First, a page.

When Jessamin accidentally runs into Finn, an elusive rich man, she finds herself enthralled with him.  He finds her entertaining, and she just finds him annoying for pitying her.  She will have none of that because she is fully capable of taking care of herself and doesn't need help from a pompous Albion snob.  But just as Jessamin helps rid Finn of his prejudices, Finn releases her pride.  And all in the middle of this is a bit of magic.

This book is a super quick and fun read.  I loved Jessamin's character and her stubbornness.  And the role that magic played in this book was so creative and sly.  I mean sure, I had some questions like how does this magic come about?  Why does it only affect a few?  The history's a little bogus, but my story-listening mind told this inquisitive side to shut up and keep reading.  The plot lines played so well, and Finn is just as much of that good guy every girl wants to meet.  Plus he's rich (always a plus).  This book had so many secrets that it wouldn't give up until just the right moment, and I didn't even realize I was following a twisting path until the ending came.  I was kind of like, woah!  It was amazeballs...

Sidenote about the setting:  It's set in a fantasy world that kind of mirrors our own past world.  There's a ruling country that's hell-bent on making all civilizations live a certain way.  But not everyone's stepping aside to let them do just that.  Oh, and there's magic involved.

Honestly, if you haven't picked up any Kiersten White books yet, I suggest you start with this one.  I absolutely adored it.  And my logical side certainly made way for the small romance-y side that loved this one.


Thanks goes to Around the World ARC Tours for providing me a review copy.

Sunday, July 20, 2014

The Vault of Dreamers by Caragh M O'Brien


Genre:  YA Science Fiction
Expected publication date:  September 16, 2014

Description (taken from Caragh M O'Brien's website:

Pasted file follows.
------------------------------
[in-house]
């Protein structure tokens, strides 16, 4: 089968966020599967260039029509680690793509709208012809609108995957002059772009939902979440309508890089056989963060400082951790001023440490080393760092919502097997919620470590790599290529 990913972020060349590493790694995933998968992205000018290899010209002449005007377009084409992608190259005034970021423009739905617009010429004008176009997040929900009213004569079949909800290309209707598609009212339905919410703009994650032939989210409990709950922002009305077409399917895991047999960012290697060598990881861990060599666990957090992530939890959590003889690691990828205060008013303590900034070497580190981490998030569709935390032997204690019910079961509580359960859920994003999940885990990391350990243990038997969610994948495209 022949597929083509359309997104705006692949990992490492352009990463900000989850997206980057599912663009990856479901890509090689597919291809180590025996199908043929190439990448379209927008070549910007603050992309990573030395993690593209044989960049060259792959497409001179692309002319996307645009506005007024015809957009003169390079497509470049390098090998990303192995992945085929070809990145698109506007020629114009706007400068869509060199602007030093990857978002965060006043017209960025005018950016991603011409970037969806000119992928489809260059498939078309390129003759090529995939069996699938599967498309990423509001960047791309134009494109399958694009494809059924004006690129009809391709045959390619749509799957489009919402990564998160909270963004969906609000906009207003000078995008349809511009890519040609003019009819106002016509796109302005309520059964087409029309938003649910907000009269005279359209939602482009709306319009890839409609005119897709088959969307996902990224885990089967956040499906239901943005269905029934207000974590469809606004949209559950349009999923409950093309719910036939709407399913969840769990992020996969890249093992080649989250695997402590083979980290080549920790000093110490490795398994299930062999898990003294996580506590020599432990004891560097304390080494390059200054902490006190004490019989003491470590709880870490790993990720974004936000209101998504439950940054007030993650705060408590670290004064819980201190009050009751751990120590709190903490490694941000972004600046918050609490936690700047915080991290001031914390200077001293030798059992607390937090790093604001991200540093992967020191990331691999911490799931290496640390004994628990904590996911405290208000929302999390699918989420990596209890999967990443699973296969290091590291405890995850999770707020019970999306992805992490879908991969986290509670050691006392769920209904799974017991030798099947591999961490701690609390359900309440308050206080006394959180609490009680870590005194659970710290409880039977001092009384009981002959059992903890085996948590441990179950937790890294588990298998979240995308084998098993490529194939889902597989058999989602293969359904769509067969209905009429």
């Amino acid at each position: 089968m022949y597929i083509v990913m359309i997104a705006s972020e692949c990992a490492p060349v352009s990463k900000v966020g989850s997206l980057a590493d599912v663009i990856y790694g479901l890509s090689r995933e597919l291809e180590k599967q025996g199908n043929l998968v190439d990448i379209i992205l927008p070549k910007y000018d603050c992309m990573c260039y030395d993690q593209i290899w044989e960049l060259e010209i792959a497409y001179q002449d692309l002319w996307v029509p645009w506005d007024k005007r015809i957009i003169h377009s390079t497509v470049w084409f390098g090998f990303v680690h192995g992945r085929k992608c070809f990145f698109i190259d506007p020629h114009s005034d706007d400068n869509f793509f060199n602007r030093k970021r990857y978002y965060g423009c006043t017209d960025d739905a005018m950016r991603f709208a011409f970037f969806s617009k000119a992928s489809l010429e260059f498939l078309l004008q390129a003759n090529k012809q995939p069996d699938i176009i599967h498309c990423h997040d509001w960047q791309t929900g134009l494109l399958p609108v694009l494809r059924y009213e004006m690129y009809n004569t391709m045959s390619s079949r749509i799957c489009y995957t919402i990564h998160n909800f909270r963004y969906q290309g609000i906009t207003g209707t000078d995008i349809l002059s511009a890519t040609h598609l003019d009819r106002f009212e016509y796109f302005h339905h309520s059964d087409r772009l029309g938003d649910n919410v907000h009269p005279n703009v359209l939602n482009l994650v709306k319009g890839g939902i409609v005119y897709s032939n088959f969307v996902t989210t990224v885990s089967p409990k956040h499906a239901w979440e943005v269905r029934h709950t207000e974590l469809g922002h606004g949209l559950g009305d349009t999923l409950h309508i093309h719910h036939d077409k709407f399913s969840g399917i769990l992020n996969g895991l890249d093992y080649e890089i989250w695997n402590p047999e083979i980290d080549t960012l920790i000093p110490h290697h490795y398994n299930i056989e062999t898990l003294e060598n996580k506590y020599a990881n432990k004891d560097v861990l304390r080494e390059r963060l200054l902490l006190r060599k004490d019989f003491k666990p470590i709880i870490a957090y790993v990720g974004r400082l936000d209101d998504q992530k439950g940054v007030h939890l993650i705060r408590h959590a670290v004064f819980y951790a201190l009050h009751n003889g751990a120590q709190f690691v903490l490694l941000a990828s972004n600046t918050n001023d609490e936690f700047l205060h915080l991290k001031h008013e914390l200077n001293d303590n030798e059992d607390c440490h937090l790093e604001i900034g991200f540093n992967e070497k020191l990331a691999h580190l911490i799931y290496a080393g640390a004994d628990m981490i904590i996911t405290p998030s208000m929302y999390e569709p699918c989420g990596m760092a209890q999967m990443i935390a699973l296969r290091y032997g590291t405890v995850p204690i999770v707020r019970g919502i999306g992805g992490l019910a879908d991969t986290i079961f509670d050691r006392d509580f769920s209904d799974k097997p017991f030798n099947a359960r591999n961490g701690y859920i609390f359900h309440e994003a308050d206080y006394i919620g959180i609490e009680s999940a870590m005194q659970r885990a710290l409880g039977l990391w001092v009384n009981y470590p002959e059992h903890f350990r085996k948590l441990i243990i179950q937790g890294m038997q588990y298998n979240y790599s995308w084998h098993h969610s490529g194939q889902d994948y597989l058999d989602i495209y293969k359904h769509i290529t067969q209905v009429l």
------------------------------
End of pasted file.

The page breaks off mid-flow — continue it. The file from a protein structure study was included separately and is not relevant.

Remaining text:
The Forge School is the most prestigious arts school in the country. The secret to its success: every moment of the students’ lives is televised as part of the insanely popular Forge Show, and the students’ schedules include twelve hours of induced sleep meant to enhance creativity. But when first year film student Rosie Sinclair skips her sleeping pill, she discovers there is something off about Forge. In fact, she suspects that there are sinister things going on deep below the reaches of the cameras. What’s worse, she starts to notice that the edges of her consciousness do not feel quite right. And soon, she unearths the ghastly secret that the Forge School is hiding—and what it truly means to dream there.

This book takes reality tv to a whole new level with the Forge Show.  The most popular show around follows students in an arts school.  And based on how many viewers each student has determines their blip ranking.  After the first ten days, 50 of the 100 students are cut based on their rankings.  For Rosie, an education outside of the Forge school isn't possible.  So she must do everything in her power to make others watch her and raise her ranking before the cut happens.  But as she increases her popularity, she begins to notice that not everything is as it seems.

Rosie hasn't seen nighttime for the past few evenings due to a mandatory sleeping pill that forces all students to sleep for twelve hours.  So what starts as a night of skipping the pill just to see the night, Rosie sees what happens after hours.  And it's very peculiar.  Some students are reacting badly to the sleeping pill and have iv's in them.  Rosie notices the tell-tale signs of her own needle pricks.  And as she enlists one of the kitchen help to help her figure things out, she realizes her story has become even more far-fetched than before.  And as much as she wants to save people and out the Forge school for what it is, she's not sure people will believe her without proof.